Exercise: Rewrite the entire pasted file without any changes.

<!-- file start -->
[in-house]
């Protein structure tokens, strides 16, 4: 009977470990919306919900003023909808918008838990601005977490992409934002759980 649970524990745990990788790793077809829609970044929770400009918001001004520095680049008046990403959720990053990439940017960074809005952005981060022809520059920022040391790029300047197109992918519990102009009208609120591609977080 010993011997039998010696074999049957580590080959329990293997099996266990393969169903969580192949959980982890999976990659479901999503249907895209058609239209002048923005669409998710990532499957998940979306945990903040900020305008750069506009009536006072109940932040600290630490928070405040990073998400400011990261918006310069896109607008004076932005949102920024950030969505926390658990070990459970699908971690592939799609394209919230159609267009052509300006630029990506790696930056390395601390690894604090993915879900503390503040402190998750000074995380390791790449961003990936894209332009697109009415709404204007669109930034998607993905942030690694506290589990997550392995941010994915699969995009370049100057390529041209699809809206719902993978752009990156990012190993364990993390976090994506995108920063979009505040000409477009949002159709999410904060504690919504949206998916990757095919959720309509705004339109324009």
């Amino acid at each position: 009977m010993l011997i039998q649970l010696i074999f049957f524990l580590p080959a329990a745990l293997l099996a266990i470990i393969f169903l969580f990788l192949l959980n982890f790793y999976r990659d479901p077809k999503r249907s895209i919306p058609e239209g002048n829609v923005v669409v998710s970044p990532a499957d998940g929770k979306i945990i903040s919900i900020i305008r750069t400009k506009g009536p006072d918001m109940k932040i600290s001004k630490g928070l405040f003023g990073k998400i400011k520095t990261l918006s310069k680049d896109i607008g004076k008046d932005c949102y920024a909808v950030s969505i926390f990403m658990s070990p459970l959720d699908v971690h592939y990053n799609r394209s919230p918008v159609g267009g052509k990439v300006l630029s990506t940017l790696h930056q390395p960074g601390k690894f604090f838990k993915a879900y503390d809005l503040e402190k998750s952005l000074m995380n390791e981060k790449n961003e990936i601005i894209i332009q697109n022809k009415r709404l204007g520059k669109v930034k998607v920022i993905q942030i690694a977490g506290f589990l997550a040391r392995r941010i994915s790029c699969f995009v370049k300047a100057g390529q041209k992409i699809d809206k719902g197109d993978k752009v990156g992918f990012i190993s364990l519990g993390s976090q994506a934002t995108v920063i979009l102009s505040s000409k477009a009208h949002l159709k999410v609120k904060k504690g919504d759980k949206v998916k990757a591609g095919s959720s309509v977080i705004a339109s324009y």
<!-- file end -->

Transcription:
[in-house]
């Protein structure tokens, strides 16, 4: 009977470990919306919900003023909808918008838990601005977490992409934002759980 649970524990745990990788790793077809829609970044929770400009918001001004520095680049008046990403959720990053990439940017960074809005952005981060022809520059920022040391790029300047197109992918519990102009009208609120591609977080 010993011997039998010696074999049957580590080959329990293997099996266990393969169903969580192949959980982890999976990659479901999503249907895209058609239209002048923005669409998710990532499957998940979306945990903040900020305008750069506009009536006072109940932040600290630490928070405040990073998400400011990261918006310069896109607008004076932005949102920024950030969505926390658990070990459970699908971690592939799609394209919230159609267009052509300006630029990506790696930056390395601390690894604090993915879900503390503040402190998750000074995380390791790449961003990936894209332009697109009415709404204007669109930034998607993905942030690694506290589990997550392995941010994915699969995009370049100057390529041209699809809206719902993978752009990156990012190993364990993390976090994506995108920063979009505040000409477009949002159709999410904060504690919504949206998916990757095919959720309509705004339109324009």
């Amino acid at each position: 009977m010993l011997i039998q649970l010696i074999f049957f524990l580590p080959a329990a745990l293997l099996a266990i470990i393969f169903l969580f990788l192949l959980n982890f790793y999976r990659d479901p077809k999503r249907s895209i919306p058609e239209g002048n829609v923005v669409v998710s970044p990532a499957d998940g929770k979306i945990i903040s919900i900020i305008r750069t400009k506009g009536p006072d918001m109940k932040i600290s001004k630490g928070l405040f003023g990073k998400i400011k520095t990261l918006s310069k680049d896109i607008g004076k008046d932005c949102y920024a909808v950030s969505i926390f990403m658990s070990p459970l959720d699908v971690h592939y990053n799609r394209s919230p918008v159609g267009g052509k990439v300006l630029s990506t940017l790696h930056q390395p960074g601390k690894f604090f838990k993915a879900y503390d809005l503040e402190k998750s952005l000074m995380n390791e981060k790449n961003e990936i601005i894209i332009q697109n022809k009415r709404l204007g520059k669109v930034k998607v920022i993905q942030i690694a977490g506290f589990l997550a040391r392995r941010i994915s790029c699969f995009v370049k300047a100057g390529q041209k992409i699809d809206k719902g197109d993978k752009v990156g992918f990012i190993s364990l519990g993390s976090q994506a934002t995108v920063i979009l102009s505040s000409k477009a009208h949002l159709k999410v609120k904060k504690g919504d759980k949206v998916k990757a591609g095919s959720s309509v977080i705004a339109s324009y």